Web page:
Ignatian Exercises: An Interview with Karen Block

I recently had the opportunity to chat with spiritual director, Karen Block, about her experience going through the Ignatian Exercises. The Exercises were developed by St. Ignatius of Loyola and model a way of living in intimate relationship with God. They introduce spiritual practices that anyone can engage in order to grow closer to God. They’re not magical, but they are incredibly transforming because of how deeply grounded they are in the love of God! 

Listen in to my conversation with Karen…. 

Emma – What was your experience like when you went through the Ignatian Exercises as a nine-month course?

 

Karen – My experience with the Exercises was life changing! As time went on, I noticed I was becoming a close friend to the Trinity, sharing more of my heart and receiving more and more love, mercy, and grace. One of the shifts in my life involved gratitude. I moved from “note five things I am grateful for” to a heart-felt realization of the abundant gifts I have been given.  

Emma – How did your mindset change throughout the process?

Karen – Prior to making the Exercises, I operated out of a scarcity mentality. Thinking that God was going to take things away, especially something I enjoyed doing. I now live with an abundance mentality. I don’t fear God; I notice and enjoy His gifts to me, and I live with hope. 

Emma – Other than the change in your mindset, what has been the biggest change in you since making the Ignatian Exercises?

Karen – The biggest change in me that I have become aware of is that through the process of the Exercises, my definition of love was deconstructed and reconstructed. I limited love (the scarcity mentality) to what I wanted. I decided if I would receive love, or give love, and if the love offered to me was good enough.

 

Emma – Share more about that.  How do you view love and life now?

 

Karen – As I experienced God’s agape love, the unconditional kind of love, I noticed what felt like a generating force – a life-giving force within me. I became grateful, I became hopeful, I began to offer compassion to others, and I began to let God and others show love to me. 

Even though I completed the exercises a few years ago, I continue to harvest fruit from them. I continue to grow in self-awareness and am leaning into the abundant life Jesus promised.

 

Emma – What is one example of how you apply what you learned through the Exercises to your daily life?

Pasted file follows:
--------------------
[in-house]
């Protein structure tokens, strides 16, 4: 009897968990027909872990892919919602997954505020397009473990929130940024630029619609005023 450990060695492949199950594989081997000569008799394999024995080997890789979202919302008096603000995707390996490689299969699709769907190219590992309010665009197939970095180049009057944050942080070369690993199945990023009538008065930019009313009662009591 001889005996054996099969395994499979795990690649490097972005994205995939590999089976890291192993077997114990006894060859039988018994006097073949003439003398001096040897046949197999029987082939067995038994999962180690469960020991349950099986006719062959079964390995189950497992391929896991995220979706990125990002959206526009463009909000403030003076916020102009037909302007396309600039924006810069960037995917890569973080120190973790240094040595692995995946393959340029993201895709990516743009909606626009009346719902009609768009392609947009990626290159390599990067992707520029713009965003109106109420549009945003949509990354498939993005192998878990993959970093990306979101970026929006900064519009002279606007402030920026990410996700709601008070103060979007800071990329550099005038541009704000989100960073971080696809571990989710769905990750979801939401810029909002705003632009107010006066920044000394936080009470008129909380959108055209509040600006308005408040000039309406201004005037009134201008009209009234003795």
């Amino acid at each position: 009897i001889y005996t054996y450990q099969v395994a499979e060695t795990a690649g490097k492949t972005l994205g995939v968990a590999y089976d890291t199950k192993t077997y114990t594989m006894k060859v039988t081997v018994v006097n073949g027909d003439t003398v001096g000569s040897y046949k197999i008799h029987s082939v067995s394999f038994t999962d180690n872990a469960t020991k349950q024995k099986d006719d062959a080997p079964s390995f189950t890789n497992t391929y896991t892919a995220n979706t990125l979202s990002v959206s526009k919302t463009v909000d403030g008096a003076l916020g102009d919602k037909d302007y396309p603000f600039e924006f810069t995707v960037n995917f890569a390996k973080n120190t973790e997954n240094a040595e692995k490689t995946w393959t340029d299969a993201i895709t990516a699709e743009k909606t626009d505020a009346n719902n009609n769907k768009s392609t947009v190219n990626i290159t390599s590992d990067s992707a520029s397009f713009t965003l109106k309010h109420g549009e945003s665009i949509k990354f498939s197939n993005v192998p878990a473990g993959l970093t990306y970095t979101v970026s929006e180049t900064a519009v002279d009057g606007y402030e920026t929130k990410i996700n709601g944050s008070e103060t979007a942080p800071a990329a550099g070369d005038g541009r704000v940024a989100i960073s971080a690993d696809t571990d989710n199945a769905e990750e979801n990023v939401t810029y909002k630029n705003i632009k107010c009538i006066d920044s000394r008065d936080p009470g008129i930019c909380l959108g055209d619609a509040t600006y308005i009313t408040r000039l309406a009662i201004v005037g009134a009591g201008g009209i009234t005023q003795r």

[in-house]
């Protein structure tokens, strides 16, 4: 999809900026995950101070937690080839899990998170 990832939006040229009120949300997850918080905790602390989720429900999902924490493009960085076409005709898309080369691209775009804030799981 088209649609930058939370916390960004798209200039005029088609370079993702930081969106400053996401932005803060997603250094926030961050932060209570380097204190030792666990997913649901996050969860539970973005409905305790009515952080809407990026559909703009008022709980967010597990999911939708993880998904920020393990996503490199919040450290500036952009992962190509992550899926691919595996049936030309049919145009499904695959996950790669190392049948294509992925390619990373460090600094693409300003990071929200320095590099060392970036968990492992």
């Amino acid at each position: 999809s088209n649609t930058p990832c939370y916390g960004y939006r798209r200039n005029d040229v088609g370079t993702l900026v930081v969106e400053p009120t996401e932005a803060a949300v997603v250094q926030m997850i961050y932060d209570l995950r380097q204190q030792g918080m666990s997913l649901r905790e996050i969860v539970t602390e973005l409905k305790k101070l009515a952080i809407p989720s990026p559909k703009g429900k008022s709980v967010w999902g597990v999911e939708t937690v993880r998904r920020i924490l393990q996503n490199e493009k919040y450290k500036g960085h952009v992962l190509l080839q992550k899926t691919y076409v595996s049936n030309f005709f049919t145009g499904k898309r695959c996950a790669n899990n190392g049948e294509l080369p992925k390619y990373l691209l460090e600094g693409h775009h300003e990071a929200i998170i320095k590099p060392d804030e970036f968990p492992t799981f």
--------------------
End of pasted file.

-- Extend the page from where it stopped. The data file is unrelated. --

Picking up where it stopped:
Karen – This is a way of living. In Ignatian Spirituality you find God in all things. Take for instance your pen. How do you find God in your pen? As you consider it, it becomes a prompt for prayer. It provides jobs for people; it records poems, love letters, doodles, and meaningful words. Perhaps even just staring at it you might see the beauty of the colors in the pen, which reminds you of God’s beauty. He is present in all things and all we need to do is notice.

 

Emma – I understand that you will be working with Fall Creek Abbey to offer the Ignatian experience to others. When will that take place?

 

Karen – On Saturday, September 12, I will host a group of retreatants (that’s what we call folks who go through the Exercises) at Fall Creek Abbey for the first day-long retreat. Retreatants will come together four times over the course of nine months. 

 

Emma – If someone is interested in knowing more about this experience or would like to have a conversation with you, what might they do? 

 

Karen – You can read more about participating in the Ignatian exercises here. In addition, we are hosting an Ignatian Exercises Informational Meeting on Wednesday, June 17th at 7:30 pm at Fall Creek Abbey. To RSVP, please email me

 

And if you are a trained spiritual director who has gone through the exercises, you can also read about Becoming an Ignatian Guide. This training begins August 21-22, 2020. 

 

Karen and I will continue our conversation about Ignatian Spirituality. Stay tuned for a follow-up article about the structure of the Ignatian Exercises and the way Ignatian Spirituality differs from other spiritual disciplines.

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